2. Alignment of VAT at 10%
Among the measures proposed by SHARE NOW, there is the alignment of the VAT rate to 10%, which is the provisions that must be applied in the field of urban transport of people. Although free-floating car sharing is a service managed by private operators, it is in effect part of the urban transport network that is made available to citizens and serves the public use. The nature of the service is precisely to act as a valuable complement to the public transport as it is also used for the first/last mile movements or to reach important junctions, such as train stations. For this reason, car sharing should also be included among the services subject to a VAT rate of 10%, instead of 22%, which is foreseen for other urban transport services for people such as LPT and PHV.
3. Inclusion in the Mobility Bonus
Since last November, the so-called Mobility Bonus has been activated, covering 60% of the costs incurred for the purchase of bicycles, scooters or similar vehicles, and for the individual use of shared mobility services, but excluding those by car. SHARE NOW requests to renew this incentive, but including car sharing among the purchasable services. In a country like Italy, which ranks second in Europe in terms of the number of cars per capita (Eurostat data), car sharing represents the most similar form of transport to the private car, but with significantly higher environmental benefits, such as reducing traffic, pollution and the use of parking spaces. This is because shared mobility users walk more, while driving fewer kilometers.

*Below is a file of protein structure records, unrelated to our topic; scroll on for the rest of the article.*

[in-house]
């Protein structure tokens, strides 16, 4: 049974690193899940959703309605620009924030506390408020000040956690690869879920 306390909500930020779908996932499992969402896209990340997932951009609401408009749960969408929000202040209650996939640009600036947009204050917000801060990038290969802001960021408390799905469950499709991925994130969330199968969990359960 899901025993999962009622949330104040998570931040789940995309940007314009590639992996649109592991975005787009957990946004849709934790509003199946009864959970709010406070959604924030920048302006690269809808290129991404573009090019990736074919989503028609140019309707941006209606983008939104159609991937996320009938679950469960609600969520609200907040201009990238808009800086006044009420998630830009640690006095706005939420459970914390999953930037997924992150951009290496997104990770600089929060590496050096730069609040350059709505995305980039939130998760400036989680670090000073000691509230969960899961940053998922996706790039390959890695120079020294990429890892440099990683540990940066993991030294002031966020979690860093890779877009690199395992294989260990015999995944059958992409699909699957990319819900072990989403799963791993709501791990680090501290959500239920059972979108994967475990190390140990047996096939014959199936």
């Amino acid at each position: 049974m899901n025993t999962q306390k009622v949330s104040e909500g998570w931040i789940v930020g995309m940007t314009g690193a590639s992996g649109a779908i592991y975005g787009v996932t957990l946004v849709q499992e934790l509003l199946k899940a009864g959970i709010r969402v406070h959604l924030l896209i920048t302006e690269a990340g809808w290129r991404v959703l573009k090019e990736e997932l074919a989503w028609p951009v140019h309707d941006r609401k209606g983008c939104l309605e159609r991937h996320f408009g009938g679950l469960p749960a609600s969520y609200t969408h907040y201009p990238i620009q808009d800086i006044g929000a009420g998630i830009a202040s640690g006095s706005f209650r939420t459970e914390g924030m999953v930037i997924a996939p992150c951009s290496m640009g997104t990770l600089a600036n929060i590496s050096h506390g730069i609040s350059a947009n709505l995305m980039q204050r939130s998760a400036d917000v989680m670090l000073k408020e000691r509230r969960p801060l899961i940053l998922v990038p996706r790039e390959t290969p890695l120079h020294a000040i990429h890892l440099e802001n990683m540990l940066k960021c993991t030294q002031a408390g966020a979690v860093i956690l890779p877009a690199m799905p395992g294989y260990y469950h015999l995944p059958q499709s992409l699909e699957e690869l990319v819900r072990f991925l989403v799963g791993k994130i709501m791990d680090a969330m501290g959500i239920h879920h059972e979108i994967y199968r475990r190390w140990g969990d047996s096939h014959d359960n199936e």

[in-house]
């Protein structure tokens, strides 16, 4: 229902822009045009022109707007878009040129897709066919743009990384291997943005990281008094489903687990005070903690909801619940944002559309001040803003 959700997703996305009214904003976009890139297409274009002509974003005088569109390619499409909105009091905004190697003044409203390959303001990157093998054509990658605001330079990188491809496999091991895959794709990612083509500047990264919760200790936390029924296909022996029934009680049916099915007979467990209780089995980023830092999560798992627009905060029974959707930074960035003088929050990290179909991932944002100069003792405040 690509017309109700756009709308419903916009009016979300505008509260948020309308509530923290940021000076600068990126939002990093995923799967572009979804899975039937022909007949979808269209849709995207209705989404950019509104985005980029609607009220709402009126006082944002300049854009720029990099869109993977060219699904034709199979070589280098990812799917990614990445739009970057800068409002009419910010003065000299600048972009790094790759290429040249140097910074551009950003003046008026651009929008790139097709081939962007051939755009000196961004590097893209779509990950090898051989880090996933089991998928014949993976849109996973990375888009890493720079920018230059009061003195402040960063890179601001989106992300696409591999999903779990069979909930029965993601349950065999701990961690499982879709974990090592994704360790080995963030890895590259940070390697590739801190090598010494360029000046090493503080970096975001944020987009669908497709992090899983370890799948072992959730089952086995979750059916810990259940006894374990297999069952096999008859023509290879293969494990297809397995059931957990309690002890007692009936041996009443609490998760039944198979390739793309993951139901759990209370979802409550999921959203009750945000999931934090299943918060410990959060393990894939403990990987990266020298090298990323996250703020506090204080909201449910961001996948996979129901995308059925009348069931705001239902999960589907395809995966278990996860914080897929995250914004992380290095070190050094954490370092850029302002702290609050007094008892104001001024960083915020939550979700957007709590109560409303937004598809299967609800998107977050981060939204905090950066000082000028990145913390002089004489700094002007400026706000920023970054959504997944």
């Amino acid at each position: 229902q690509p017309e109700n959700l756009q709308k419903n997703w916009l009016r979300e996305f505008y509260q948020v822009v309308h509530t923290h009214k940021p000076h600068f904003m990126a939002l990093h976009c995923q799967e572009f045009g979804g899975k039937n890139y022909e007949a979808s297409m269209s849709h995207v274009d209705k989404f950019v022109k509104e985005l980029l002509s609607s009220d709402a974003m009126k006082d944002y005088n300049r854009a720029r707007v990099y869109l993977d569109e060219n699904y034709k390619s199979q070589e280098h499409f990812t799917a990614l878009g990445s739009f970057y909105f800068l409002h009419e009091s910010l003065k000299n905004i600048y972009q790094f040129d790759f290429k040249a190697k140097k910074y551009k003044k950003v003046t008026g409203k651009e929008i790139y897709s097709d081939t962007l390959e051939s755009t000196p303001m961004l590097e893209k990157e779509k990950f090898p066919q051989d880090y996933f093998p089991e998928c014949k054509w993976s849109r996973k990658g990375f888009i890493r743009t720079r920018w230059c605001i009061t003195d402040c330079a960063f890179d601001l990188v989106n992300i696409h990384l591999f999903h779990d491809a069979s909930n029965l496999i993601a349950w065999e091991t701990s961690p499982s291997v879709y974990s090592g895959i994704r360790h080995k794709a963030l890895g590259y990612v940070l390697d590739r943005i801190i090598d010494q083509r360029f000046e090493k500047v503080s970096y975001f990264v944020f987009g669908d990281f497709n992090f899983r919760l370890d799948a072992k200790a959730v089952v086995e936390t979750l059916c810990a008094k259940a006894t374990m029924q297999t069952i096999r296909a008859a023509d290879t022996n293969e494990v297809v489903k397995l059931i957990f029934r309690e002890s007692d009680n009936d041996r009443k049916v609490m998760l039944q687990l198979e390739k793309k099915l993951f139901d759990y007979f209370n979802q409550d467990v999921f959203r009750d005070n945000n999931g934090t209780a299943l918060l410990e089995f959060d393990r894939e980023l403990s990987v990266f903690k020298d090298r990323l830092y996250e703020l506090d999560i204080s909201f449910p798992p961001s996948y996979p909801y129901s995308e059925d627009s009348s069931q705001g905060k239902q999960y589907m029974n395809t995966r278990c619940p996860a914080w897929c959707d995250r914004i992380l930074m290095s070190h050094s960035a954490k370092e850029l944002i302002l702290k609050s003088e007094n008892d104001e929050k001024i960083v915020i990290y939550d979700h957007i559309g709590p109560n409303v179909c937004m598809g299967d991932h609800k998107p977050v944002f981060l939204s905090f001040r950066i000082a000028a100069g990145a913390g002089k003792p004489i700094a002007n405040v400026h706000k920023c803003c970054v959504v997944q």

Consequently, it is the only service that can really replace the use of private vehicles while keeping a high level of flexibility, especially for long journeys for which it is more difficult for users to make use of micro mobility services. According to the study conducted by the Karlsruher Institut für Technologie (KIT), in Rome, a shared car replaces from 4 to 14 private vehicles, thus confirming the great potential that car sharing has in making our cities more liveable.
4. Public funds for the promotion of MaaS
Many Italian administrations are planning to design MaaS platforms that enable the integration of the various sustainable mobility options in the city, discouraging the use of private cars. On the other hand, however, some administrations have required sharing operators to provide discounted vouchers to involve users more in the use of MaaS platforms. SHARE NOW proposes that these vouchers should be granted through public funds with the hope that, in a time of economic crisis, sharing mobility operators are not aggravated by additional costs.